Long-term dietary patterns are associated with pro-inflammatory and anti-inflammatory features of the gut microbiome | Gut

Objective The microbiome directly affects the balance of pro-inflammatory and anti-inflammatory responses in the gut. As microbes thrive on dietary substrates, the question arises whether we can nourish an anti-inflammatory gut ecosystem. We aim to unravel interactions between diet, gut microbiota and their functional ability to induce intestinal inflammation.Design We investigated the relation between 173 dietary factors and the microbiome of 1425 individuals spanning four cohorts: Crohn’s disease, ulcerative colitis, irritable bowel syndrome and the general population. Shotgun metagenomic sequencing was performed to profile gut microbial composition and function. Dietary intake was assessed through food frequency questionnaires. We performed unsupervised clustering to identify dietary patterns and microbial clusters. Associations between diet and microbial features were explored per cohort, followed by a meta-analysis and heterogeneity estimation.Results We identified 38 associations between dietary patterns and microbial clusters. Moreover, 61 individual foods and nutrients were associated with 61 species and 249 metabolic pathways in the meta-analysis across healthy individuals and patients with IBS, Crohn’s disease and UC (false discovery rate<0.05). Processed foods and animal-derived foods were consistently associated with higher abundances of Firmicutes, Ruminococcus species of the Blautia genus and endotoxin synthesis pathways. The opposite was found for plant foods and fish, which were positively associated with short-chain fatty acid-producing commensals and pathways of nutrient metabolism.Conclusion We identified dietary patterns that consistently correlate with groups of bacteria with shared functional roles in both, health and disease. Moreover, specific foods and nutrients were associated with species known to infer mucosal protection and anti-inflammatory effects. We propose microbial mechanisms through which the diet affects inflammatory responses in the gut as a rationale for future intervention studies.All relevant data supporting the key findings of this study are available within the article and the supplementary files. Raw metagenomic sequencing reads and extended phenotypic data are available from the European Genome-phenome Archive data repository: 1000 IBD cohort [EGAD00001004194] and LifeLines Deep cohort [EGAD00001001991]. Codes used for generating the microbial profiles are publicly available at:[[https://github.com/WeersmaLabIBD/Microbiome/blob/master/Protocol\_metagenomic\_pipeline.md][1]]. All statistical analysis scripts are written in R and can be found here: . [1]: https://github.com/WeersmaLabIBD/Microbiome/blob/master/Protocol_metagenomic_pipeline.md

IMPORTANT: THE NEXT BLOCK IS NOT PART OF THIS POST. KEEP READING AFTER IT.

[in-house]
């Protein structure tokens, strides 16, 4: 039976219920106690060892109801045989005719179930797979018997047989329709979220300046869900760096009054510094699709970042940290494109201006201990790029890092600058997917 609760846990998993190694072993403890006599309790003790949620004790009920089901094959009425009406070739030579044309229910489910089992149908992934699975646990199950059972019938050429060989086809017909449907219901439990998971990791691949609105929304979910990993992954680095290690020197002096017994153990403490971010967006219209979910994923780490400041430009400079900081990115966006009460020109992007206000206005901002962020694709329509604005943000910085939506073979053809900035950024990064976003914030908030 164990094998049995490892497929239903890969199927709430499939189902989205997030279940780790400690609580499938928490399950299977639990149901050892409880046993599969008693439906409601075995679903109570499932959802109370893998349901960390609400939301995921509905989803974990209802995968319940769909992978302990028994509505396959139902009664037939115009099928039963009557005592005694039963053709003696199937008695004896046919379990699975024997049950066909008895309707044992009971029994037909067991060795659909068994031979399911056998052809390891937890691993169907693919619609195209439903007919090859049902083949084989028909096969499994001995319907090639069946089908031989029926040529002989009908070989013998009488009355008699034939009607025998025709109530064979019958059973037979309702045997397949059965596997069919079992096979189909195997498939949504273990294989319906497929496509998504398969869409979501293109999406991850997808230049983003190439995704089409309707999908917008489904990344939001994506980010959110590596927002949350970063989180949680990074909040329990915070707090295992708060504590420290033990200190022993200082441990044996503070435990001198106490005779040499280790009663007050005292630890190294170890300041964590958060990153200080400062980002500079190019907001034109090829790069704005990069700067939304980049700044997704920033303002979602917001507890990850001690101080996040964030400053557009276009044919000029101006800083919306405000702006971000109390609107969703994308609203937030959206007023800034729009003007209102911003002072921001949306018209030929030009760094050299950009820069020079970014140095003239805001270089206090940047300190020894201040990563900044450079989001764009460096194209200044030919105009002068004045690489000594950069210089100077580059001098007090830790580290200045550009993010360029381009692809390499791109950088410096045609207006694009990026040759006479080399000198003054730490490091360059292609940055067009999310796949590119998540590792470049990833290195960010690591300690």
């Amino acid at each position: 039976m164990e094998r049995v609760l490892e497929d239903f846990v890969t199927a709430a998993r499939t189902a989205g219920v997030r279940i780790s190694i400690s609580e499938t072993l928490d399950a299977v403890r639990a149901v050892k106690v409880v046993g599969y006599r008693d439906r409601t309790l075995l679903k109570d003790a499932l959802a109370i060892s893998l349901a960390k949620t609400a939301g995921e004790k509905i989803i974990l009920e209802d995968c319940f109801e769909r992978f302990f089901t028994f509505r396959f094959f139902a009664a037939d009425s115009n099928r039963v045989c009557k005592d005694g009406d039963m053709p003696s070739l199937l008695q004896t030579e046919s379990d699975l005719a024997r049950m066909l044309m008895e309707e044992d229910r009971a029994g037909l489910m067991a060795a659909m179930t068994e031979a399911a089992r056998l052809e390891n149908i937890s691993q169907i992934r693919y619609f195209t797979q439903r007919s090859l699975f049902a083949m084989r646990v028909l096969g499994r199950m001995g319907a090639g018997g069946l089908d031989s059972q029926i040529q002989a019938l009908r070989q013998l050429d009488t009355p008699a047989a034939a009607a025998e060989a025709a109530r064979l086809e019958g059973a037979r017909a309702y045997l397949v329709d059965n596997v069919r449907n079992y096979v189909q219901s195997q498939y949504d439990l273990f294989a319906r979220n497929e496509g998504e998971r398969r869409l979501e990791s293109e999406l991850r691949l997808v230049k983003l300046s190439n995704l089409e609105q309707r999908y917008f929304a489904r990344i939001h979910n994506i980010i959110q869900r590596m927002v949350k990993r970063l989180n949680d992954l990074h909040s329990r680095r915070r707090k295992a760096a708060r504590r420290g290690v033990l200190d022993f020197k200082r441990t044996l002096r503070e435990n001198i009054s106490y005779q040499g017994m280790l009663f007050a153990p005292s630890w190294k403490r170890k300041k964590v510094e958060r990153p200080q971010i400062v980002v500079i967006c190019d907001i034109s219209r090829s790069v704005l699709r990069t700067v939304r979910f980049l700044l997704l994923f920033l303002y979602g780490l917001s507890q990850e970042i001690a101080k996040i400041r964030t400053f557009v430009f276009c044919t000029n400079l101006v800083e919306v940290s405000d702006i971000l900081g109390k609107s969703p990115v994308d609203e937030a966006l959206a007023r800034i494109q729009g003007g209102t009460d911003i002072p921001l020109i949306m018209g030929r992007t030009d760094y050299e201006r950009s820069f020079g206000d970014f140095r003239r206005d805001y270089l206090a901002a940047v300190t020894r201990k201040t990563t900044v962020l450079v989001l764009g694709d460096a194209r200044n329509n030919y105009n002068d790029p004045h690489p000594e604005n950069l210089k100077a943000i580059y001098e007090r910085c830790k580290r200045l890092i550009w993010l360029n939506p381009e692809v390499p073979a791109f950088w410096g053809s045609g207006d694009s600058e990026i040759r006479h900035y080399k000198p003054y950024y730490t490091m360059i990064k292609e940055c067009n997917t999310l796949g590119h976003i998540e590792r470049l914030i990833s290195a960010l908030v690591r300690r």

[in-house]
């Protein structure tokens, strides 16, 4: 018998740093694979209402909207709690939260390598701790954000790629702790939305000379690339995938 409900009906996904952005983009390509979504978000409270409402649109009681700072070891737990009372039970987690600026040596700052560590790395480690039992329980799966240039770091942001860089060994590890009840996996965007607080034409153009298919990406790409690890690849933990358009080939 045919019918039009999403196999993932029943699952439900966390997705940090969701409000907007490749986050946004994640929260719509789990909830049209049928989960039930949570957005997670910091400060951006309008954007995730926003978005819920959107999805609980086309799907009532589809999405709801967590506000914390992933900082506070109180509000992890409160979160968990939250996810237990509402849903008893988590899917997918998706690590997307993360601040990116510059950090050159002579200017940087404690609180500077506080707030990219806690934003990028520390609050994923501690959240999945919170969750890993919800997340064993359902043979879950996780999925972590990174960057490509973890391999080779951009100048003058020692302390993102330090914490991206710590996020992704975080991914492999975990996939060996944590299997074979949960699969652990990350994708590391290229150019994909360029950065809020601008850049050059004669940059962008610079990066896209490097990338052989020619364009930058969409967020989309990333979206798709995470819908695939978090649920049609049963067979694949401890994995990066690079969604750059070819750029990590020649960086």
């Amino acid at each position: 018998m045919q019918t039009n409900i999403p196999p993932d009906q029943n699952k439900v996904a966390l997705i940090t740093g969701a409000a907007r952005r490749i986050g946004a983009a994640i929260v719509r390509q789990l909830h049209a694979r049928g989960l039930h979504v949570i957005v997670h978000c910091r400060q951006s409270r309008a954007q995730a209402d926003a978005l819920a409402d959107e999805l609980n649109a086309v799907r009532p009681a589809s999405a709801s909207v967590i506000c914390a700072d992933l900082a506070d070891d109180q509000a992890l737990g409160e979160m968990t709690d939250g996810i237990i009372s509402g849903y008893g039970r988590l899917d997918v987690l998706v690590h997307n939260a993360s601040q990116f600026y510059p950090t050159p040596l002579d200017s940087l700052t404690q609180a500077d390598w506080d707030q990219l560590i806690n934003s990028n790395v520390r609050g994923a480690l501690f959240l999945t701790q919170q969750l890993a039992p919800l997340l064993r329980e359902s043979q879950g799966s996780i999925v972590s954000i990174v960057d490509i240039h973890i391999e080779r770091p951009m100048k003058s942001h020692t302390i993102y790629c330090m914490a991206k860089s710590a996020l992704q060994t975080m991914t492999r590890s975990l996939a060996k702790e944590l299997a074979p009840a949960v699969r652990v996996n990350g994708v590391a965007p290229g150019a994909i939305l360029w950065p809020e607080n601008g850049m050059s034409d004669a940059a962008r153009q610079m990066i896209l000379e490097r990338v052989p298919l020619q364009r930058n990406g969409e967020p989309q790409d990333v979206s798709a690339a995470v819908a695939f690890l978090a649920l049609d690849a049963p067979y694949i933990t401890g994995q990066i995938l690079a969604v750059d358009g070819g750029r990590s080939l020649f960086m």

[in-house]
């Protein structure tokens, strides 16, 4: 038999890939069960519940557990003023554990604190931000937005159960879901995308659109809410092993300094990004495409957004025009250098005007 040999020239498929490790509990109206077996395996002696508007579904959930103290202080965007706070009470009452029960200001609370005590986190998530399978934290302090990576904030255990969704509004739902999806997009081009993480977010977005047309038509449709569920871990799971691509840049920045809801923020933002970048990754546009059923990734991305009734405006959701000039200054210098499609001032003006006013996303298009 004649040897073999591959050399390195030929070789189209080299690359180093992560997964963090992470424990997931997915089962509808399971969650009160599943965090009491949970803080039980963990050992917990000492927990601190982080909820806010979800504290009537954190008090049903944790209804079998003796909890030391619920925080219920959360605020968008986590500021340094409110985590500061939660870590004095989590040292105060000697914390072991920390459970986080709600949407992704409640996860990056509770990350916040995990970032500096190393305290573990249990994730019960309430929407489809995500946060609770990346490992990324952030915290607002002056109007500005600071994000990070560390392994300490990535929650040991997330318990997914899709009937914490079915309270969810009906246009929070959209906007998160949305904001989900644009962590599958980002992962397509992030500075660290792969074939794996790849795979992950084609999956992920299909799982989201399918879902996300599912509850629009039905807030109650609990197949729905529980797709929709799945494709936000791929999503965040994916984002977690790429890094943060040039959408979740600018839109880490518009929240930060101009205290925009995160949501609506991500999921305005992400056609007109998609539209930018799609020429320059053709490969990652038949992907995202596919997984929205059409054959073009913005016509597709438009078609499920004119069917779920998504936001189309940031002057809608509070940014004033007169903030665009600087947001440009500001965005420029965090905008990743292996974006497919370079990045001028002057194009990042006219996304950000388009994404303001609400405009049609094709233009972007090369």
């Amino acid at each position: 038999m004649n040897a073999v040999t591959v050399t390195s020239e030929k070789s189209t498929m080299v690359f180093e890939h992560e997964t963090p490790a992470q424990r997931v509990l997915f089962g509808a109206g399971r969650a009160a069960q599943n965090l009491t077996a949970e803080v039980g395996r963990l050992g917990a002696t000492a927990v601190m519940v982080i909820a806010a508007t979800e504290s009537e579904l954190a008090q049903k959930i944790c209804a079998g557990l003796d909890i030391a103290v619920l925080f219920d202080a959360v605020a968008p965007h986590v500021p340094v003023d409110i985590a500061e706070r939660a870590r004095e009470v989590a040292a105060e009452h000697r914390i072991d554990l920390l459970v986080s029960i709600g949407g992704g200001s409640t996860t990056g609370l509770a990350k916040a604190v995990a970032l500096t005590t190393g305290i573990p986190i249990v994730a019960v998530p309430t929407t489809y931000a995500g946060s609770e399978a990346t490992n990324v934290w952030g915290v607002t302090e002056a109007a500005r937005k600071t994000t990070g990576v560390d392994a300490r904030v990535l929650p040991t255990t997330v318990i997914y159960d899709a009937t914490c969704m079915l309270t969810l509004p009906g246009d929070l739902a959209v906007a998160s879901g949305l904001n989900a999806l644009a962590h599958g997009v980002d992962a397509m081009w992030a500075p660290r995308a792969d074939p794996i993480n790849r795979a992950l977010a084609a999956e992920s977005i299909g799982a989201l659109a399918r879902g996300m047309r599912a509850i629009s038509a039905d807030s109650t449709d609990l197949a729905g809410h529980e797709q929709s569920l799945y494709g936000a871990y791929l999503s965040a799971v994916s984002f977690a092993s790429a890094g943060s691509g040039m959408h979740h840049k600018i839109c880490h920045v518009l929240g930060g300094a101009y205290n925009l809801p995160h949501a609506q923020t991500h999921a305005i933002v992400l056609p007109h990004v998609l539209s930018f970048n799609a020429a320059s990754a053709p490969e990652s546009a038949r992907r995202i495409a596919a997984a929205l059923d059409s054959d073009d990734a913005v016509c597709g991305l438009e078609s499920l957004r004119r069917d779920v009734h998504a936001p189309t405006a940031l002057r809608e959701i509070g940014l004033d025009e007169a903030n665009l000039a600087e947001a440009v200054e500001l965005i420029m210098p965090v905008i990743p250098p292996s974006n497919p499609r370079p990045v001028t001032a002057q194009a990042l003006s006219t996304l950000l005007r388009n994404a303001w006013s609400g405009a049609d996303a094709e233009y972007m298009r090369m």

Source: Long-term dietary patterns are associated with pro-inflammatory and anti-inflammatory features of the gut microbiome | Gut

Neither soy nor isoflavone intake affects male reproductive hormones: An expanded and updated meta-analysis of clinical studies – ScienceDirect

Concerns that the phytoestrogens (isoflavones) in soy may feminize men continue to be raised. Several studies and case-reports describing feminizing e…

Source: Neither soy nor isoflavone intake affects male reproductive hormones: An expanded and updated meta-analysis of clinical studies – ScienceDirect

UK Study: Healthy Dietary Intake Associated With Lower Brain Iron, Better Cognition in Older Adults | Neuroscience

Source: UK Study: Healthy Dietary Intake Associated With Lower Brain Iron, Better Cognition in Older Adults | Neuroscience

Frontiers | Ketogenic Diets and Chronic Disease: Weighing the Benefits Against the Risks | Nutrition

Very-low-carbohydrate ketogenic diets have been long been used to reduce seizure frequency and more recently have been promoted for a variety of health conditions, including obesity, diabetes, and liver disease. Ketogenic diets may provide short-term improvement and aid in symptom management for some chronic diseases. Such diets affect diet quality, typically increasing intake of foods linked to chronic disease risk and decreasing intake of foods found to be protective in epidemiological studies. This review examines the effects of ketogenic diets on common chronic diseases, as well as their impact on diet quality and possible risks associated with their use. Given often-temporary improvements, unfavorable effects on dietary intake, and inadequate data demonstrating long-term safety, for most individuals, the risks of ketogenic diets may outweigh the benefits.

Source: Frontiers | Ketogenic Diets and Chronic Disease: Weighing the Benefits Against the Risks | Nutrition